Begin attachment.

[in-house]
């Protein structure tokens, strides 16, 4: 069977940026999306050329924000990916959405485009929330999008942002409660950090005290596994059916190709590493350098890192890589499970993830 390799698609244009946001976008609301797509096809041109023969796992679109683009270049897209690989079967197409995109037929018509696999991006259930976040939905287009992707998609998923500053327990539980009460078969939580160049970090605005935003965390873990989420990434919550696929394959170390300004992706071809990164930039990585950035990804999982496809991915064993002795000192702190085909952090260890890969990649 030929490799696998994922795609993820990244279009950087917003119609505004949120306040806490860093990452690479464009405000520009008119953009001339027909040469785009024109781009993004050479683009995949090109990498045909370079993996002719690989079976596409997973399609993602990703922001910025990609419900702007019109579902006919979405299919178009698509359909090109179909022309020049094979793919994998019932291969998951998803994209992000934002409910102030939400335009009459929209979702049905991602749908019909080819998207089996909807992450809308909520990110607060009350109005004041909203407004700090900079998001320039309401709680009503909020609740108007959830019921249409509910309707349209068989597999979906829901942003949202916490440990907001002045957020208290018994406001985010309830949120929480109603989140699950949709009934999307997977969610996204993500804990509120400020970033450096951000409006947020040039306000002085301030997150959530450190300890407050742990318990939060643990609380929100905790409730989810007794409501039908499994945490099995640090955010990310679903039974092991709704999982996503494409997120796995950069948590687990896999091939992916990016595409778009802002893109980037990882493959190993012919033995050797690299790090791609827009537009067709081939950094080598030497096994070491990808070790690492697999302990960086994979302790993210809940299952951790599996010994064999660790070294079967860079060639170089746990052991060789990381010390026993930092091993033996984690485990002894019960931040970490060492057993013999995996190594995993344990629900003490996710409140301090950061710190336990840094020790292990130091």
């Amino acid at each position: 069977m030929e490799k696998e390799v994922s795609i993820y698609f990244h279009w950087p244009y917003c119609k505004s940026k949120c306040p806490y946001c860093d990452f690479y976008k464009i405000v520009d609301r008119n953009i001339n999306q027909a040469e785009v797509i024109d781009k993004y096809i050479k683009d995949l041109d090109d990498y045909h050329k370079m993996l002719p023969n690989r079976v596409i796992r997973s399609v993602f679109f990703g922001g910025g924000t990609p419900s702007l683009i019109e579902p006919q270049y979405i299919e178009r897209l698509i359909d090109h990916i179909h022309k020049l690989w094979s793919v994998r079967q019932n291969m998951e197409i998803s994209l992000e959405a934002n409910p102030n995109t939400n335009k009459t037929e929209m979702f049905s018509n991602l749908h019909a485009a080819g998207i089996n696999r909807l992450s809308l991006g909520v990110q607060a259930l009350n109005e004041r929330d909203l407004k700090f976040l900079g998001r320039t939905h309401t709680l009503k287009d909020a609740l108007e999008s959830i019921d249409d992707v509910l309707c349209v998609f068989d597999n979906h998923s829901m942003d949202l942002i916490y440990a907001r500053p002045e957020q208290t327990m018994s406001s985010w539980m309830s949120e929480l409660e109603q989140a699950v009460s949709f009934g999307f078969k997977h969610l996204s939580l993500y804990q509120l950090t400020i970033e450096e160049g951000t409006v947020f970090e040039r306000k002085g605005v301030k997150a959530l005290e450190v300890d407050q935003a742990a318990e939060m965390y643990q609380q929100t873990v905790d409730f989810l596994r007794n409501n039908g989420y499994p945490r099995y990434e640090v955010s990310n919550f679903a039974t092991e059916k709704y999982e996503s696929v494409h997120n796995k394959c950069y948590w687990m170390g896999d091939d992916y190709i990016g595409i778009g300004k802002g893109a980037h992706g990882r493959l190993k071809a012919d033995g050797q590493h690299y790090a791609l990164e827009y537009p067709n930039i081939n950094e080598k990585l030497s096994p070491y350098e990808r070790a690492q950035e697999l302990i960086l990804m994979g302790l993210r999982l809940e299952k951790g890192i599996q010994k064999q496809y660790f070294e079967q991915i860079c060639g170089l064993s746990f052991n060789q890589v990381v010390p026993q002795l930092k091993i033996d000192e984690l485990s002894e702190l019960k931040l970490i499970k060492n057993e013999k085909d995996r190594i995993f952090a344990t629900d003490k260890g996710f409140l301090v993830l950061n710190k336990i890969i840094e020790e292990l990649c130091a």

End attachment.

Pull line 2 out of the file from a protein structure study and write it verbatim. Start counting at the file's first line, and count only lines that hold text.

């Protein structure tokens, strides 16, 4: 069977940026999306050329924000990916959405485009929330999008942002409660950090005290596994059916190709590493350098890192890589499970993830 390799698609244009946001976008609301797509096809041109023969796992679109683009270049897209690989079967197409995109037929018509696999991006259930976040939905287009992707998609998923500053327990539980009460078969939580160049970090605005935003965390873990989420990434919550696929394959170390300004992706071809990164930039990585950035990804999982496809991915064993002795000192702190085909952090260890890969990649 030929490799696998994922795609993820990244279009950087917003119609505004949120306040806490860093990452690479464009405000520009008119953009001339027909040469785009024109781009993004050479683009995949090109990498045909370079993996002719690989079976596409997973399609993602990703922001910025990609419900702007019109579902006919979405299919178009698509359909090109179909022309020049094979793919994998019932291969998951998803994209992000934002409910102030939400335009009459929209979702049905991602749908019909080819998207089996909807992450809308909520990110607060009350109005004041909203407004700090900079998001320039309401709680009503909020609740108007959830019921249409509910309707349209068989597999979906829901942003949202916490440990907001002045957020208290018994406001985010309830949120929480109603989140699950949709009934999307997977969610996204993500804990509120400020970033450096951000409006947020040039306000002085301030997150959530450190300890407050742990318990939060643990609380929100905790409730989810007794409501039908499994945490099995640090955010990310679903039974092991709704999982996503494409997120796995950069948590687990896999091939992916990016595409778009802002893109980037990882493959190993012919033995050797690299790090791609827009537009067709081939950094080598030497096994070491990808070790690492697999302990960086994979302790993210809940299952951790599996010994064999660790070294079967860079060639170089746990052991060789990381010390026993930092091993033996984690485990002894019960931040970490060492057993013999995996190594995993344990629900003490996710409140301090950061710190336990840094020790292990130091």